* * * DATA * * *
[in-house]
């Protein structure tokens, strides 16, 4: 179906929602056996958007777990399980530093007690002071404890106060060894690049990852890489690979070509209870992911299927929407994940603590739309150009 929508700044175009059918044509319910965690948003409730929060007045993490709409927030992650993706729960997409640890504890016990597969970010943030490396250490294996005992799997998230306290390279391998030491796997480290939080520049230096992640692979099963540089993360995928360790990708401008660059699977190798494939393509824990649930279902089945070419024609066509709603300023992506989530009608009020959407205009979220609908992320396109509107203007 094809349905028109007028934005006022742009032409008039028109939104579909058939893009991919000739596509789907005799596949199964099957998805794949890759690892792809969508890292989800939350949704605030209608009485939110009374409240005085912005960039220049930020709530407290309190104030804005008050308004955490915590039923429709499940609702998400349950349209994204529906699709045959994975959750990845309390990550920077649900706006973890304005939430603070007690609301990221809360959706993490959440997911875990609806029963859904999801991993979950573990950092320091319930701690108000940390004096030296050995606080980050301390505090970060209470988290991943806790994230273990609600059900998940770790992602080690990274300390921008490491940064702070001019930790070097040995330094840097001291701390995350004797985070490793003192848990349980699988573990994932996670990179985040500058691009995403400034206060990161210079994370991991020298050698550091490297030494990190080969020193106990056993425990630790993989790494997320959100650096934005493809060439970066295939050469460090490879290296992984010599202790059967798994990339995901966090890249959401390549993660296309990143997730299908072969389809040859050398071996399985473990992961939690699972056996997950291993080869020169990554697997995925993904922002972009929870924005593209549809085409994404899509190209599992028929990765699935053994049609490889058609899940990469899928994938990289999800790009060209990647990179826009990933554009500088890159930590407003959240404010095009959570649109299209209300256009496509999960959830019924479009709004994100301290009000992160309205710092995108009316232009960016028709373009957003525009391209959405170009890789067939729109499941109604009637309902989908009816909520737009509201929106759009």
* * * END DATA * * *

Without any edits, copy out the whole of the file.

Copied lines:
[in-house]
């Protein structure tokens, strides 16, 4: 179906929602056996958007777990399980530093007690002071404890106060060894690049990852890489690979070509209870992911299927929407994940603590739309150009 929508700044175009059918044509319910965690948003409730929060007045993490709409927030992650993706729960997409640890504890016990597969970010943030490396250490294996005992799997998230306290390279391998030491796997480290939080520049230096992640692979099963540089993360995928360790990708401008660059699977190798494939393509824990649930279902089945070419024609066509709603300023992506989530009608009020959407205009979220609908992320396109509107203007 094809349905028109007028934005006022742009032409008039028109939104579909058939893009991919000739596509789907005799596949199964099957998805794949890759690892792809969508890292989800939350949704605030209608009485939110009374409240005085912005960039220049930020709530407290309190104030804005008050308004955490915590039923429709499940609702998400349950349209994204529906699709045959994975959750990845309390990550920077649900706006973890304005939430603070007690609301990221809360959706993490959440997911875990609806029963859904999801991993979950573990950092320091319930701690108000940390004096030296050995606080980050301390505090970060209470988290991943806790994230273990609600059900998940770790992602080690990274300390921008490491940064702070001019930790070097040995330094840097001291701390995350004797985070490793003192848990349980699988573990994932996670990179985040500058691009995403400034206060990161210079994370991991020298050698550091490297030494990190080969020193106990056993425990630790993989790494997320959100650096934005493809060439970066295939050469460090490879290296992984010599202790059967798994990339995901966090890249959401390549993660296309990143997730299908072969389809040859050398071996399985473990992961939690699972056996997950291993080869020169990554697997995925993904922002972009929870924005593209549809085409994404899509190209599992028929990765699935053994049609490889058609899940990469899928994938990289999800790009060209990647990179826009990933554009500088890159930590407003959240404010095009959570649109299209209300256009496509999960959830019924479009709004994100301290009000992160309205710092995108009316232009960016028709373009957003525009391209959405170009890789067939729109499941109604009637309902989908009816909520737009509201929106759009």